So you've written code that others could benefit from. What do you do with it? You can:
If you plan to ignore the general usefulness of your code, you can stop here (it won't hurt my feelings). For the rest of you -- preparing software to sell takes significantly more effort than preparing software to distribute as Open Source. Some claims I've seen are that it takes as much time to prepare the software to sell as it did to write the software initially. As someone who spent 10 years in the retail software industry, that 2X looks in the right order of magnitude, at least.
Those of us on the software development side don't notice that 2X so much, as most of the preparation effort is not software development effort. Offhand, I'd say the major additional software development effort in preparing software for sale is when you provide some sort of SDK for your users, but the user SDK must be different than the developer's normal environment (a simple scripting extension mechanism for a system written in platform-specific C++, for example). (This presumes that you can perform enough up-front testing of the user interface.)
Preparing software for sale, if you want to sell a lot of copies, means preparing for marketing and sales of your product so:
Without all of these factors in place, the number of copies you sell over time will be limited. If you don't supply the source of your system, your customers have to rely on you that much more as they (or their computer-literate friends) cannot look at the source to know how the software is supposed to work.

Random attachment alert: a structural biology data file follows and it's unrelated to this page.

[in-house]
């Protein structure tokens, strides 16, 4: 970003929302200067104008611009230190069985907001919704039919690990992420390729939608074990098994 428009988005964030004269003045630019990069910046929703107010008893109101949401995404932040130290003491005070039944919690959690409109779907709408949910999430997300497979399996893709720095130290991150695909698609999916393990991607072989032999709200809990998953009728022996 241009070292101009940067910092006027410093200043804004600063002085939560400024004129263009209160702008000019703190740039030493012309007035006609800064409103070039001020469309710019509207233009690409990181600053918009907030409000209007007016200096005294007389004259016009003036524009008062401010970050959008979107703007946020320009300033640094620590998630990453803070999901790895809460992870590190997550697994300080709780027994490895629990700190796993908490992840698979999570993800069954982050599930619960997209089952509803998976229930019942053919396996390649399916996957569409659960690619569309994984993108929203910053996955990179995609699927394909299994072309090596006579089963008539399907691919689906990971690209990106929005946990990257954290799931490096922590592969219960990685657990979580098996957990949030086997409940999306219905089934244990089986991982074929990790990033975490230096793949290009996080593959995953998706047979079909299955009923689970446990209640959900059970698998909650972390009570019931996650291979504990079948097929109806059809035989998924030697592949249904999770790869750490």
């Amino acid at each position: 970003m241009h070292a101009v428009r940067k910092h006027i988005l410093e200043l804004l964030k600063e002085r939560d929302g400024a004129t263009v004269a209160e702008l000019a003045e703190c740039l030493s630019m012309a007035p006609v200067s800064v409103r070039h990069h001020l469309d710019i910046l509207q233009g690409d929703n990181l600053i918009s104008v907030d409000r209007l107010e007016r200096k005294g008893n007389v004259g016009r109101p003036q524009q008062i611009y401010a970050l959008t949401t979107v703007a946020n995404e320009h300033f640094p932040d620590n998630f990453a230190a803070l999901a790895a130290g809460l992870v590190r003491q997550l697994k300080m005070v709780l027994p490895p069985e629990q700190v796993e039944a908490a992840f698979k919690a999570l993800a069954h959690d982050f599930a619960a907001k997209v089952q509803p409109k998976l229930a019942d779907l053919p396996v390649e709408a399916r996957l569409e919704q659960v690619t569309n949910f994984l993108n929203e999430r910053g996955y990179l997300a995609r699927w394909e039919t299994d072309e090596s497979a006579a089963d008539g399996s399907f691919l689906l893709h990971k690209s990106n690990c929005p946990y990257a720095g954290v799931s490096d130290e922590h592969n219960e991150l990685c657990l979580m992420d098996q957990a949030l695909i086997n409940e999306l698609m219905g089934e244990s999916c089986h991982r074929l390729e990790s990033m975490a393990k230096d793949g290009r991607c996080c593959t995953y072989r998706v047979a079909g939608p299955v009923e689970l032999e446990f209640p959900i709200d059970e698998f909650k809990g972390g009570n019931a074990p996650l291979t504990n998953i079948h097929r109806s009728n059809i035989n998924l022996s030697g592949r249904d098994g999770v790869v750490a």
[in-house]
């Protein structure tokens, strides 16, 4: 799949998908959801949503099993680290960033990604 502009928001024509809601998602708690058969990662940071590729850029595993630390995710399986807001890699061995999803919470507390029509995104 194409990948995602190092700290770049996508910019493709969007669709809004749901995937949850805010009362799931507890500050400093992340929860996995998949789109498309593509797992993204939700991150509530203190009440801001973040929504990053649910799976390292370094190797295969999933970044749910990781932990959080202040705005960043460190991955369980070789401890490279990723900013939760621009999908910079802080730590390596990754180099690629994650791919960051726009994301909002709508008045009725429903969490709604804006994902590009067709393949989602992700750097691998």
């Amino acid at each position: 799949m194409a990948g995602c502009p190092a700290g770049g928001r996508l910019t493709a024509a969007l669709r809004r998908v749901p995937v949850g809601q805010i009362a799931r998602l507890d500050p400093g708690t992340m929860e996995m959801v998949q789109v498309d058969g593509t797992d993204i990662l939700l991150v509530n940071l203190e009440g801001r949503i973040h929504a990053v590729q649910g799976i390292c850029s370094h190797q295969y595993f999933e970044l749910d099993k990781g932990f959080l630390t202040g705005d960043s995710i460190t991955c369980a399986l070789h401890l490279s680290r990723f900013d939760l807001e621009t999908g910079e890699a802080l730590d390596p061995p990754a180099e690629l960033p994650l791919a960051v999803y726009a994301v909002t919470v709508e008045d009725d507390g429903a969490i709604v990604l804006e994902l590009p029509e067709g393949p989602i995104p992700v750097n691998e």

The other factor that comes in to play here is that most of us who write software do not work at retail software companies (10X as many? Anyone have figures on this?) Much software that is written separately from a product is software that scratches a programmer's itch. I've seen retail software companies that don't want to spread their efforts by trying to productize internally-developed software that is outside of the company's field, as productizing takes effort away from the company's main products.
Mozilla's Firefox is an example of where taking code and shoving it out the door as Open Source does not immediately mean thousands of developers will be clamoring to work on your masterpiece. Preparing software for distribution as Open Source takes effort too, but less effort, as the main non-programming effort is to get the word out about your software (that is, marketing for Open Source). Perl's CPAN (Comprehensive Perl Archive Network) is good at this, as CPAN contains the tools needed to help polish your software (Test::More, Perl::Critic, Module::Build, et.al.) along with a website and RSS feed to help inform the world about your new code. With the Internet, everyone can be a publisher, so you can publish your own marketing materials worldwide without spending a fortune on brochures, CDs, etc.
As I have stated before, I don't care whether an application is Open Source or not, as long as it does what I need it to do and does not do what I don't want it to do. Open Source significantly lowers the barriers for my own use of software, as I can go in and tweak the software if it doesn't work the way I want it too (and I've done so). If you have some code that you want to sell Closed Source, have at it if it is good enough at an acceptable price for what it does, I will buy it. But making your code Open Source is easier, and may bring you as much additional income (indirectly through professional recognition) as trying to productize your code.